Wednesday, August 25, 2010

Adoption Travelouge, Part III

We were instructed to meet our Thai social workers in the lobby of our hotel at 10 am for an orientation. There are two other families from the States and from our same agency here to pick up their children as well. One family met and gathered their son earlier in the week, as his foster family lives in the South of Thailand. We were told that the other two other children would arrive here at the hotel at 10:30 am. They were late. After a two and a half year wait, an additional fifteen minutes inches by in eternity's time.

And then he was here. We were waiting in the other family's room and all of a sudden, at long and forever last, two social workers walked in with the children. In that moment it felt like they were walking in carrying our whole world. Such precious cargo. We could hear Oaks' quiet crying before we could see him. Once we laid eyes on his beautiful face, the pitch increased.

I had stared at the 10 or so photographs of him that we had received hungrily over those past months, I had memorized his face. I had thrilled at his sweet features. But now, seeing him in flesh and blood, I was convinced that this child was spawn from some sort of nectar of the gods. That he was, in fact, the most beautiful child that had ever, or will ever, draw breath. To be fair, I have had similar sentiments twice before, but that does not shake the core reality of this truth deep in my heart.

We let him have his space. He squirmed and whimpered in the social worker's arms and did all he could to avoid acknowledging our presence. We let him. The woman holding him tried to engage him in a bit of play and after a half hour or so, since he was so sad anyways - you know? - I decided to attempt holding my son. He acquiesced and settled in my arms with an unamused pout.

We tried to take some photos and video to record this momentous occasion. Oaks glared at us with such disdain that you would think we were trying to poison him. The only thing that garnered more contempt was should we try to smile towards his general vicinity. He just wouldn't have it.

The other child, a darling three year old little girl, had come in smiling to greet her new family. She giggled and smiled and played the entire time. She seemed instantly smitten with her new lot in life.

At last we headed downstairs to have lunch all together. Oaks' misery subsided as soon as we set foot outdoors. There is a koi pond in the garden area where we were having lunch. He must have stared at those koi for a good thirty minutes. He either adores fish or was considering jumping to avoid another moment of our smiles.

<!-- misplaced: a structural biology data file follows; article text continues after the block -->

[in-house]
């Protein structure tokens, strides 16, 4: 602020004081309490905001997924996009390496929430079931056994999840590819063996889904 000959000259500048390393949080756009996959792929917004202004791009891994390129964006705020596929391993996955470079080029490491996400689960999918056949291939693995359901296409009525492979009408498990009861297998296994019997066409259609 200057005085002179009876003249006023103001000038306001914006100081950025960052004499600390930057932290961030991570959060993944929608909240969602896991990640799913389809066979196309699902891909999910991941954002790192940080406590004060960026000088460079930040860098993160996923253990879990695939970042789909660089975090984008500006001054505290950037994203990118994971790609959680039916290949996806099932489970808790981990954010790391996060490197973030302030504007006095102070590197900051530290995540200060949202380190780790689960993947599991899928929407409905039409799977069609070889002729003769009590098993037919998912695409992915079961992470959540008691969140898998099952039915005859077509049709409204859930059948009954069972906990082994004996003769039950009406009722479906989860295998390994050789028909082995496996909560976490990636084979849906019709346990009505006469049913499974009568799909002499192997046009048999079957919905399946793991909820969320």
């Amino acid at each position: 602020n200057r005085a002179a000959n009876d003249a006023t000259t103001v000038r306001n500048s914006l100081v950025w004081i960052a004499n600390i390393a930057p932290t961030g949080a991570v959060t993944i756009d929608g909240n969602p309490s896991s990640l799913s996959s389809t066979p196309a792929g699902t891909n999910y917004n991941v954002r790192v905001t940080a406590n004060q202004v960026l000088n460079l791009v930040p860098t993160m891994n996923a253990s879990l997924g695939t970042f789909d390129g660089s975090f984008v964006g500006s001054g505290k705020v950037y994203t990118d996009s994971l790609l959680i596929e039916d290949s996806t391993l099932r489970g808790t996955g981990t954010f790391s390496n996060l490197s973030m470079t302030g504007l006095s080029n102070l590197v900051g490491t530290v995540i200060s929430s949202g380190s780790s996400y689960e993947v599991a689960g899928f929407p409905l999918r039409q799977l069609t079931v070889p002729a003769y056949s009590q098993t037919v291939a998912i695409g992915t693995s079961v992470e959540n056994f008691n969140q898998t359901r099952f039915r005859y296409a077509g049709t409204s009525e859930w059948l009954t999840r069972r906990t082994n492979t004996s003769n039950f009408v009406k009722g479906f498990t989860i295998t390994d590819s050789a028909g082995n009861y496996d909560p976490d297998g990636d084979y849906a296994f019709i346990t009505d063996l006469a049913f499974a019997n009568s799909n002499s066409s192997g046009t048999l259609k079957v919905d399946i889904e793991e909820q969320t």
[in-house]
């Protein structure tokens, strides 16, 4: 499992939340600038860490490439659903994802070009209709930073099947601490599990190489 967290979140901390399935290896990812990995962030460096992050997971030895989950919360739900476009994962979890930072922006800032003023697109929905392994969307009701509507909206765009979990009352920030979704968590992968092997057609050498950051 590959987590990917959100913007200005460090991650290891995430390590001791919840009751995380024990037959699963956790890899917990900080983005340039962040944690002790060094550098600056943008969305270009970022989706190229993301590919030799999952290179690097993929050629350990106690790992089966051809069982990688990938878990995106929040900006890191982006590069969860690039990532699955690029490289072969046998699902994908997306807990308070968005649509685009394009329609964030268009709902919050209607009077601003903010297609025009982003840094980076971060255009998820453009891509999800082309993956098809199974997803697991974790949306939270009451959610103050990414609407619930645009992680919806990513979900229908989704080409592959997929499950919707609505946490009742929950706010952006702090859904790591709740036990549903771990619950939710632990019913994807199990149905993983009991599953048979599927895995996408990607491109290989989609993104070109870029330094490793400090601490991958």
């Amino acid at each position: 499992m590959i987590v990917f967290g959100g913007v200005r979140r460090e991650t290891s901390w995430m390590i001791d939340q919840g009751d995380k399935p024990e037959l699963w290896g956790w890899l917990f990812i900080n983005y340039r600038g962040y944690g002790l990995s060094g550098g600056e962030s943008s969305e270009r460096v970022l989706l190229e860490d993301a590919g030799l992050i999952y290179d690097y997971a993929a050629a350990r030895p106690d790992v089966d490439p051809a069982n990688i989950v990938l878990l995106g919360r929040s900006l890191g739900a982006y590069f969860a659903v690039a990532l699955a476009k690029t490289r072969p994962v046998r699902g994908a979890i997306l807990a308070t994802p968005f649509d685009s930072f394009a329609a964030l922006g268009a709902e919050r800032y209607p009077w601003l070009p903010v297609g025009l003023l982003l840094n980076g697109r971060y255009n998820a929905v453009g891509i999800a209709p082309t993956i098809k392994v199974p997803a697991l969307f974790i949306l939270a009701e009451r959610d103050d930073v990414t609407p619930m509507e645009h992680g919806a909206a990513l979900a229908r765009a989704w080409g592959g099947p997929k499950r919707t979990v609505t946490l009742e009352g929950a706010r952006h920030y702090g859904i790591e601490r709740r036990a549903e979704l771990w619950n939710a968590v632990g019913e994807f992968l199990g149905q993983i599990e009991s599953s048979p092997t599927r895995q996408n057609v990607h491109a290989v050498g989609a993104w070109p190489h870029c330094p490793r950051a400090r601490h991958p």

Oaks obligingly ate a few bites of noodle soup and some rice while he sat on Sean's lap. The social worker gathered him a few minutes in to get a good meal in his belly. After lunch we brought him back upstairs to show him our hotel room and it was that obvious he was not impressed with our digs and he was happy to let us know it. We would soon see what a far cry our temporary residence was from the place that he has always known as home. It was time to visit Oak's house and with that the only family that he has ever known.

Up next, Oaks' house

{all photos taken with various film/lenses on Hipstamatic app on my iphone}

Adoption Travelouge, Part II

We decided to spend our first full day in Bangkok with a guide in hopes of gaining some additional insight into Thai culture. We headed out early in the day to possibly hit some of the major sights before the heat and crowds caught up. We first headed to the Grand Palace. I recently watched portions of Anna and the King with the kids so I had scenes of Rama V and his life there playing through my mind as we wondered the grounds.

We visited the Emerald Buddha along with many Buddhist pilgrims who burnt incense, offered flower garlands and dipped lotus blossoms in holy water before ceremoniously anointing their own heads.

We seemed to join the pilgrimage as we traveled from wat (temple) to wat, always greeted by the resident Buddha statue. From fantastically large to so small they were hard to spot. Fat and happy, slim and stoic, standing, lounging, entering nirvana...and these barely scratched the surface of those willing to make our aquaintance.

When we couldn't take much more enlightenment we headed for lunch, which is the next best thing.

We found a little hole in the wall and partook of some of the world's finest spicy rice with spicy noodles and spicy chicken and spicy papaya. Even the diet coke seemed to have a little kick. It's was a nice way to cool off from the oppressive heat outside. Nice and refreshed we visited another wat and then headed for the klongs (canals) in a long tail boat. Here we got to see a side of Bangkok a million miles from the gleaming shopping malls and high rise hotels. With a boat for an excuse, we made our way into strangers backyards. From the klong we saw people eat, sleep, work and bathe. We were uninvited guests, still nearly each person smiled and waved in passing.

After eight hours experiencing Bangkok, we headed in for the night. We would have an even bigger day tomorrow. I think we will remember this day as the one when Bangkok stole our hearts. Such a curious mix of unending skyline - city as far as the eye can see in every direction - and then humbly behind each corner - the small, the quiet, the spiritual and serene.